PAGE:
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A VISIBLE CURE FOR AN INVISIBLE PROBLEM:

FINDING A SOLUTION FOR ADOLESCENT MENTAL HEALTH

CURRENT SITUATION

Half of all mental illnesses begin by the age of 14


and about three-quarters start by the age of 24
(National Alliance on Mental Illness). One of the
most common mental illnesses impacting
adolescents is depression. Nearly one in eight
adolescents suffer from depression every year.
The number of major depressive episodes
increased by about a third from 2005 to 2014. In
addition, about 32% of teens suffer from anxiety,
9% suffer from ADHD, and 3% suffer from
eating disorders (Health and Human Services).

Untreated mental illnesses can lead to life-altering


consequences. Of all suicides, about 90% of them
are caused by treatable mental illnesses (USA News). Among 15 to 24-year-olds, suicide is the
second highest leading cause of death. During 2013 and 2014, children between the ages of 10 and
14 were more likely to die from suicide than in a car accident (Health and Human Services). In
addition, about 50% of mentally ill students 14 years or older drop out of high school (USA News).
Adolescents suffering from mental illnesses are also more vulnerable to “...social exclusion,
discrimination, stigma (affecting readiness to seek help), educational difficulties, risk-taking
behaviors, physical ill-health and human rights violations” (World Health Organization).

Mental illness in adolescents can also increase the likelihood of suffering co-occurring illnesses,
which is the combination of a mental illness and substances abuse problem. An adolescent
suffering through a depression episode is two times more likely to start drinking alcohol or using
drugs than an adolescent not going through a depressive episode. Adolescents can also suffer from
different mental illnesses at the same time, such as depression and anxiety (Health and Human
Services).

TREATMENT
Approximately 41% of the 3.1 million adolescents in 2016 who suffered from depression received
treatment. A lack of treatment can be the result of stigma and cultural norms surrounding mental
health. Adolescents need to obtain parental consent in order to receive mental health treatment and
hospitalization. If parents disapprove, they can prevent their children from receiving mental health
treatment. Some children are more likely to suffer from mental illness and not receive treatment
because of barriers associated with their race, socio-economic class, gender, sexual orientation, or
living environment. Coincidentally, the address of mental illness through social media and music
has been on the rise. In 2017, the biracial rapper
Logic, who suffers from anxiety, sang “1-800-273-
8255” at the Grammys. The song is titled after the
national suicide prevention phone number and
brings awareness to suicide, especially by
combating stigma of mental illness in black men.
In 2015, approximately 81% of suicides of black
individuals in the United States were of black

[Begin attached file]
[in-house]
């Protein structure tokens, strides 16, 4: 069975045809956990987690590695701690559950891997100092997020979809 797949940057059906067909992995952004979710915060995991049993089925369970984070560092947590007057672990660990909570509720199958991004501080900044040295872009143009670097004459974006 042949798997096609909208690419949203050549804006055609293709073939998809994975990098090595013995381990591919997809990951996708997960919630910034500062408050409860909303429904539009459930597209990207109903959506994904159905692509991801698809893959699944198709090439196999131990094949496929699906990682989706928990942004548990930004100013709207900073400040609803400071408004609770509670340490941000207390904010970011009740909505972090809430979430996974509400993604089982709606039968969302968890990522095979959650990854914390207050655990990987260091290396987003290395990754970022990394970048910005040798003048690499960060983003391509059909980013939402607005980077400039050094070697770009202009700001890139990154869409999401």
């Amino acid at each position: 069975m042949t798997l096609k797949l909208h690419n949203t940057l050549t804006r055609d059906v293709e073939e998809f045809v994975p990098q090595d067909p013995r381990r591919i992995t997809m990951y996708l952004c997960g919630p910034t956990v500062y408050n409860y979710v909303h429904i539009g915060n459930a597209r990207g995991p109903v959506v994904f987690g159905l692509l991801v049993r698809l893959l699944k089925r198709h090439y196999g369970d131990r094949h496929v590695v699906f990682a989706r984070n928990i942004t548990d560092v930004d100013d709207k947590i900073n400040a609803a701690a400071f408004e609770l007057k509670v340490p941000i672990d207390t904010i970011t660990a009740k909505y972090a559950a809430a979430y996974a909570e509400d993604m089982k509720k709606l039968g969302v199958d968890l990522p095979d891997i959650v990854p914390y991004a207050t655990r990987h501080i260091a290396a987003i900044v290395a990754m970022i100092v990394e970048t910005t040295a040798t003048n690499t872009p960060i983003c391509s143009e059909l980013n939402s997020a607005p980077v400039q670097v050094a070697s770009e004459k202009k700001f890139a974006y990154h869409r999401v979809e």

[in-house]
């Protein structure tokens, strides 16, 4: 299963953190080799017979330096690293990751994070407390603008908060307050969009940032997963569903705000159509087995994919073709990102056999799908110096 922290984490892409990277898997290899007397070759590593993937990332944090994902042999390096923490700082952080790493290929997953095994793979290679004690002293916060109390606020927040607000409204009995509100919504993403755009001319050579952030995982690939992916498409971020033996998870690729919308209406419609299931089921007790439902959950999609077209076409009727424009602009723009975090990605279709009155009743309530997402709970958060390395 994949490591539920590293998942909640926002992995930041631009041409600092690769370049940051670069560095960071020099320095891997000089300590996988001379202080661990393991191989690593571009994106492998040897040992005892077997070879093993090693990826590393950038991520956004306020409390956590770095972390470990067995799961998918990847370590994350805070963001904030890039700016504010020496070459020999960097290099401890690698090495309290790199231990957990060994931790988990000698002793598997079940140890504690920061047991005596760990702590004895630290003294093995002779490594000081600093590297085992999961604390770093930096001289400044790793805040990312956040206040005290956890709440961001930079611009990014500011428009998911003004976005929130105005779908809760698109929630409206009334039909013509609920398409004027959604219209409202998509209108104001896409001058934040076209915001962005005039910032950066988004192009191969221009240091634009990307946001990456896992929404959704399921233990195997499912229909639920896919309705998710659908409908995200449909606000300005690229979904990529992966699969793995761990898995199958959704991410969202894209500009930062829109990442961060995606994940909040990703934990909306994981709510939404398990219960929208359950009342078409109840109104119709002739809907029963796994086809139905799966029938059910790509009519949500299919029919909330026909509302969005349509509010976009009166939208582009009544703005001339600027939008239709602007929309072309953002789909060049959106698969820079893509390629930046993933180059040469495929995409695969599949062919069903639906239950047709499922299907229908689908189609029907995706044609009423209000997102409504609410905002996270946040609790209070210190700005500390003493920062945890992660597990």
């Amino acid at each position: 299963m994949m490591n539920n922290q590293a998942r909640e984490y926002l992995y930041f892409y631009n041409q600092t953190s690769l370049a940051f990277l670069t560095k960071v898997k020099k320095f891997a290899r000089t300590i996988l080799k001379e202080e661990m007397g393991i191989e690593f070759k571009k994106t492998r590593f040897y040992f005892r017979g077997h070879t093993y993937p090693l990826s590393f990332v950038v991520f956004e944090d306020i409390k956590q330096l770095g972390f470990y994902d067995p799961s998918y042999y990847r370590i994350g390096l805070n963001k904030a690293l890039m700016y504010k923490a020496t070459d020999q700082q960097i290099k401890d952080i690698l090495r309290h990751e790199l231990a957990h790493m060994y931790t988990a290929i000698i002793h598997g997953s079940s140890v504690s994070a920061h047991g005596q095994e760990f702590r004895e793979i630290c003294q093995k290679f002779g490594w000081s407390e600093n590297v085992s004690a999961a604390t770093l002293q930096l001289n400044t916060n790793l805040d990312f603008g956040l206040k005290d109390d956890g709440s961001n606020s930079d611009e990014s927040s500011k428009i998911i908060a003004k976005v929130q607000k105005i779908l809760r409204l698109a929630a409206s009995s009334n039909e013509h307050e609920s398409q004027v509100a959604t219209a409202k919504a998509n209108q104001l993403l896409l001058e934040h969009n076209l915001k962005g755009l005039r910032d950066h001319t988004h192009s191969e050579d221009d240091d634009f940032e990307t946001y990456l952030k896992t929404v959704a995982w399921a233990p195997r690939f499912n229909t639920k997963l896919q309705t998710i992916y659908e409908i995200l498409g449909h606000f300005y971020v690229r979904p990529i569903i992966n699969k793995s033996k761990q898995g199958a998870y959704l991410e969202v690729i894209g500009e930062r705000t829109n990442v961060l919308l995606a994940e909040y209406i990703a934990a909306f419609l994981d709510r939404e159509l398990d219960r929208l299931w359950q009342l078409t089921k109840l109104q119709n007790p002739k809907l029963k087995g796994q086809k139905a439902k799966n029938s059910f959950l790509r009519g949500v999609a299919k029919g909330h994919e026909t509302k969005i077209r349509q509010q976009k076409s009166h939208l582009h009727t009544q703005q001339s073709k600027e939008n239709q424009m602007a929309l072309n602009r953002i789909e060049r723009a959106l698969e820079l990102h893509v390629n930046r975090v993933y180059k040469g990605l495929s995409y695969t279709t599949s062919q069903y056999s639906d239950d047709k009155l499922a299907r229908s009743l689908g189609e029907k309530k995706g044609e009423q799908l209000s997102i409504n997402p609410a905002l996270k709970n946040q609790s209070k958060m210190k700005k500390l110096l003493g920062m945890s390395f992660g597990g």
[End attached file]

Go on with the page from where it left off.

men. Another artist, Scott “Kid Cudi” Mescudi,
posted on Facebook in 2016 about entering rehab
(ABC News). Social media and music, especially
hip-hop, have been increasingly used as a platform
to address mental illness and to destigmatize it.

Another barrier to treatment is the shortage of


adolescent psychiatrists, especially in rural
communities. Despite the demand, only 8,300
child and adolescent psychiatrists practice in the United States (Health and Human Services).

MENTAL ILLNESS LEGISLATION IN HEALTHCARE


The Mental Health Parity Act of 1996 prevented health plans from having an annual or lifetime
monetary limit on mental health benefits smaller than the limits on medical/surgical benefits.
Later legislation, such as the Mental Health Parity and Addiction Equity Act of 2008, extended
the rights of the original Mental Health Parity Act to individuals suffering from substance abuse.
The new legislation, however, did not require health insurance plans to include mental health or
substance abuse benefits, it only applied to insurers that already included mental health and
substance abuse in their coverage (Health and Human Services).

The Affordable Care Act of 2010 required most individual and small-employer health insurance
plans to cover mental health and substance abuse services. The act also required the insurers to
cover rehabilitative services for individuals with behavioral health problems. In addition, the
Affordable Care Act required most health plans to cover preventive screening and services for no
extra cost. It also mandates that children could be kept on their parents’ health insurance until the
age of 26. Most health plans also cannot charge more or deny coverage for pre-existing health
conditions, which includes mental illnesses. (Health and Human Services).

Every state also provides some mental health and substance abuse services to children on
Medicaid. The Children’s Health Insurance Program also works with Medicaid to, “...provide
counseling, therapy, medication management, social work services, peer supports, and substance